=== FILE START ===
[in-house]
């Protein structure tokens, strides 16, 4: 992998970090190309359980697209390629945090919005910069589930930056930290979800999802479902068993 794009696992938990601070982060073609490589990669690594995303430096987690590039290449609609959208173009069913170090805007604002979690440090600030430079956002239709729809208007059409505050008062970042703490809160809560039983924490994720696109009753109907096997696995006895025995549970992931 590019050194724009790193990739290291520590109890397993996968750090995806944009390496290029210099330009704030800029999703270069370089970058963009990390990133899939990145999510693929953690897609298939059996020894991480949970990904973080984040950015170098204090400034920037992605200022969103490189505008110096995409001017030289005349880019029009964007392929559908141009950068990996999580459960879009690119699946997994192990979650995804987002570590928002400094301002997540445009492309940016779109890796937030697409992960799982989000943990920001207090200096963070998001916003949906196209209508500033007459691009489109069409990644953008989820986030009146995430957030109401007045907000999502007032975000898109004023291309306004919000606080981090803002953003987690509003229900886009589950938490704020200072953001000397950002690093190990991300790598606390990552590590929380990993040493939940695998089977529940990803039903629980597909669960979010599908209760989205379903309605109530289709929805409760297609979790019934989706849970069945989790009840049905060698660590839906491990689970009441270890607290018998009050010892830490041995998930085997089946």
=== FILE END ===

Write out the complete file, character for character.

[in-house]
């Protein structure tokens, strides 16, 4: 992998970090190309359980697209390629945090919005910069589930930056930290979800999802479902068993 794009696992938990601070982060073609490589990669690594995303430096987690590039290449609609959208173009069913170090805007604002979690440090600030430079956002239709729809208007059409505050008062970042703490809160809560039983924490994720696109009753109907096997696995006895025995549970992931 590019050194724009790193990739290291520590109890397993996968750090995806944009390496290029210099330009704030800029999703270069370089970058963009990390990133899939990145999510693929953690897609298939059996020894991480949970990904973080984040950015170098204090400034920037992605200022969103490189505008110096995409001017030289005349880019029009964007392929559908141009950068990996999580459960879009690119699946997994192990979650995804987002570590928002400094301002997540445009492309940016779109890796937030697409992960799982989000943990920001207090200096963070998001916003949906196209209508500033007459691009489109069409990644953008989820986030009146995430957030109401007045907000999502007032975000898109004023291309306004919000606080981090803002953003987690509003229900886009589950938490704020200072953001000397950002690093190990991300790598606390990552590590929380990993040493939940695998089977529940990803039903629980597909669960979010599908209760989205379903309605109530289709929805409760297609979790019934989706849970069945989790009840049905060698660590839906491990689970009441270890607290018998009050010892830490041995998930085997089946």